We decided to furl in the sails upon entering the narrow and busier Dana Passage because we wanted to practice pulling them in under some load. The jib furled in easily just like it is supposed to. Before bringing in the main, Steve decided to start the motor in case we needed some power to keep her pointed up wind and went below to do so. I held the helm waiting... nothing. "Steve, is everything ok?" No response. I saw him opening the engine compartment--never a good sign. Then he popped up to say, "There's nothing. Nothing. Not even a click." Very quickly I assessed our position to the lee shore, the wind direction, our speed, the depth. I determined I could tack and keep us sailing under the main for quite awhile if need be. "We're ok," I called. "No, we're not. The engine won't start," he replied. I assured him all was well outside, and he had time to figure out the problem.

Steve fiddled with the fuel solenoid which has stuck in the off position before, but that wasn't the problem. He checked connectors, batteries and whatever else he could think of that might inhibit power. No luck. He threw all the breakers and tried again. Vrooom! She started. Probably just a coincidence, but at least she was running. We brought in the main and motored the last mile or so back to Boston Harbor. After circling a couple times, Steve docked without incident.

The Marina was hosting a BBQ so we joined the locals for a bite and beer as the winds died out and the sun set behind the Olympic Mountains. It had been a great day. "We survived another one," Steve proclaimed is his usual dramanautical way. Another party
ensued with Scotty, Chuck, Suzanne, Raina (who came back for more), Kelly, and young Rebecca aboard. Tales were told and spirits consumed.

Saturday we headed out early with tide under sunny skies and cruised through the Tacoma Narrows at 9 knots. We arrived in Eagle Harbor early evening and grabbed the linear buoy again.



Steve met up with his geek comrades, Dave Warman and Charlie Faddis, while I went to the Lynnwood Theatre and saw "Roman De Gare" a french thriller by director, Claude Lelouch
. 'Twas exactly what I needed, thanks TJ! Since I do intend to actually write screenplays, I better get out to the cinema once in awhile.

Sunday we sailed in light winds around Elliott Bay dodging ferries in slowmo and generally having a great day sailing up to 7 knots in light wind!


Steve did some nice maneuvering to get us docked and proved that this big girl will back up if you give her enough thrust. (Like any ole stubborn gal, I guess!) Currently, we are in Shilshole Marina. Sean, our cheerful and capable mechanic from Hatton Marine has just arrived to put the injectors back in. Woo hoo! We'll be back on the water in no time, and without that embarrassing smokey exhaust problem.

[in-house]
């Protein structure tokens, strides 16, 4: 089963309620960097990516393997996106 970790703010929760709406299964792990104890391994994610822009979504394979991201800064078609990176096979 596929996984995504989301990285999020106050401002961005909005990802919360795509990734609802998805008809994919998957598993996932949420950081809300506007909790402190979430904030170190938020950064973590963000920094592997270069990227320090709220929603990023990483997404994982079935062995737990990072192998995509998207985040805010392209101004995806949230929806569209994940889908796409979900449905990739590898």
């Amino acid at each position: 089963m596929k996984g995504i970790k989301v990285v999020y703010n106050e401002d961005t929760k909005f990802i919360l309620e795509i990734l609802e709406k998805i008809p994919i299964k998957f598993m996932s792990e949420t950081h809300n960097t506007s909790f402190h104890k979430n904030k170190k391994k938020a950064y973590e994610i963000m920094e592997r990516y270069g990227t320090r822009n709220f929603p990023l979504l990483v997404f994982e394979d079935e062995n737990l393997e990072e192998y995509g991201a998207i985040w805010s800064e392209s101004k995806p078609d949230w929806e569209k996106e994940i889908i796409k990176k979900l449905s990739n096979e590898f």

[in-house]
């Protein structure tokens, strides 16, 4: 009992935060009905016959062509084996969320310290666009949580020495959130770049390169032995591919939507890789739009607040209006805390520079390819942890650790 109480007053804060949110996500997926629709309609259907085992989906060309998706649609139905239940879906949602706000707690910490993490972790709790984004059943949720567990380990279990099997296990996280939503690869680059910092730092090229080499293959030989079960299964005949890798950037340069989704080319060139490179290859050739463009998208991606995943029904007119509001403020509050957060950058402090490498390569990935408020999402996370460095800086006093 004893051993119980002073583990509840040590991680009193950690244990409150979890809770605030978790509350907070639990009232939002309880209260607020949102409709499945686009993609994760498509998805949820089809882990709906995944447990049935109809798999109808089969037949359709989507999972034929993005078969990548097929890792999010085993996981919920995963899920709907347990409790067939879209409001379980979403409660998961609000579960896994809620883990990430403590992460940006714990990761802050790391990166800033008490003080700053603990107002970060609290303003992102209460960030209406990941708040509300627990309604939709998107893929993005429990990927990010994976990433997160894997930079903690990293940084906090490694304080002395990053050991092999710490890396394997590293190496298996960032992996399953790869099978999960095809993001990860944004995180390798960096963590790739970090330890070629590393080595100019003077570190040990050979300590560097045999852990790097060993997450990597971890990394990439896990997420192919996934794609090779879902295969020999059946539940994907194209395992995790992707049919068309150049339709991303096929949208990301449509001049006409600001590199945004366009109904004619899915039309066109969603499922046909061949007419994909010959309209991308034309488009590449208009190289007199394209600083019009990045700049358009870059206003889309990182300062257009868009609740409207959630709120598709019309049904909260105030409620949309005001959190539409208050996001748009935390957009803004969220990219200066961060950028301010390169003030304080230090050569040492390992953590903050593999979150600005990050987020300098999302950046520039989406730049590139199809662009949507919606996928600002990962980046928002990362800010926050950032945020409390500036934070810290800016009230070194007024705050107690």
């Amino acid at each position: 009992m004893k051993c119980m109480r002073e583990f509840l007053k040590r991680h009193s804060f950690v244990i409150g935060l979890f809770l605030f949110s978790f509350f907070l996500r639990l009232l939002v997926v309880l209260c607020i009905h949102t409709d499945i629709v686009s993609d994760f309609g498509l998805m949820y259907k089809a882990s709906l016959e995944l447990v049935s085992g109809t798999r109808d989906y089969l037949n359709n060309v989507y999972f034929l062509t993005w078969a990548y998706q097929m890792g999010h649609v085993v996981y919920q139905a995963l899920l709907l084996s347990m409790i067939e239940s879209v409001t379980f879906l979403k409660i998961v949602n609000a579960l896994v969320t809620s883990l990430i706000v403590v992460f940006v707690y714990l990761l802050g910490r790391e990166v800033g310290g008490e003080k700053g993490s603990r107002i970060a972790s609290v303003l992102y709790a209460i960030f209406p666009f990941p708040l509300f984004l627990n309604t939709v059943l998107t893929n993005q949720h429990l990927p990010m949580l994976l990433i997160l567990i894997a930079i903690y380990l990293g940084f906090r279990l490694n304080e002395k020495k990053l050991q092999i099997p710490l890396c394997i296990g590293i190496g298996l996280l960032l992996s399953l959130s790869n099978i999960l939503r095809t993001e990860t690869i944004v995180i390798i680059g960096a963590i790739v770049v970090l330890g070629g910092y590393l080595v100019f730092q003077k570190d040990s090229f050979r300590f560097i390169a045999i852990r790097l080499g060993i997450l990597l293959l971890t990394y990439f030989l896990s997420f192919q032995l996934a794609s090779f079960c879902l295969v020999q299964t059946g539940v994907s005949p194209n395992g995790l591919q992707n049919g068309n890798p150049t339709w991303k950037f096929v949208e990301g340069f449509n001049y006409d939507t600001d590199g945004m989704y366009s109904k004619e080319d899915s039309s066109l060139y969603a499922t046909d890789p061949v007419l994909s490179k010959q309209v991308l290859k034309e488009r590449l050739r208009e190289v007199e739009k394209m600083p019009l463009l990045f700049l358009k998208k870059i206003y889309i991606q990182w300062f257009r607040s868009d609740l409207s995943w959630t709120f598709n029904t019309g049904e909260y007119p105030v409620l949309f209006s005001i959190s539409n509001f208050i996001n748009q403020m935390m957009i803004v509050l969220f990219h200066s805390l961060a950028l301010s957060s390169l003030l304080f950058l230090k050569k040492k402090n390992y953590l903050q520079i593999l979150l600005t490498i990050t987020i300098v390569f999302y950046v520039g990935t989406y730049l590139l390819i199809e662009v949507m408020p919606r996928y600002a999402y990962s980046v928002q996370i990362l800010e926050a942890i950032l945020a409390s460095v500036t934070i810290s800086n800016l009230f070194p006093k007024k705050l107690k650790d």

Monday, August 4, 2008

Cormorants

Although very common, there is nothing ordinary about these magnificent dark birds. They are excellent fishers and highly adaptable. They are said to have a penchant for vomiting when threatened. (I have considered using this method myself, but luckily, it has been a long time since I have felt threatened!) People blame cormorants for declining fish populations; these long necked black birds are the bane of fish farms everywhere.

I found this elegant bunch lounging about in the trees around Eagle Harbor.



What interests me is that here, in America, fishermen and aquaculturists shoot cormorants or employ other lethal methods of taking out the competition they sometimes refer to as "the black plague." Meanwhile conservationists boast the increase in populations of a species previously on the brink of extinction.
They are the topic of much controversy in Europe as well, and each nation seems to have their own attitude about the bird. A good article has been published by the Science Daily about the varying approaches to these birds.

In China, however there is a traditional method of fishing that claims one good cormorant can feed an entire family. At night, fishermen shine lights over the water to attract fish to the surface, then use a cormorant tethered by a ring around its neck to catch the fish. Because of the ring, the bird cannot swallow and thus spits up the fish whole. After enough fish have been caught for the night, the fishermen release the noose and let the birds eat. It must be quite a sight to see these men navigating their bamboo boats at night across the water, with the great black birds perched on their boats awaiting the signal to dive!

And as for fish farming, it seems, like many profitable endeavors, a good idea has turned into a disaster. I am currently reading "Bottomfeeder: How to Eat Ethically in a World of Vanishing Seafood" by Taras Grescoe. Eye opening! He addresses health, ecological, social, and ethical issues surrounding the food we eat and how it gets to our tables. In one example, he sites a case where a single piece of salmon traveled over 22,000 miles before making it to a dinner plate! If you love seafood and want to make informed choices, I highly recommend this book.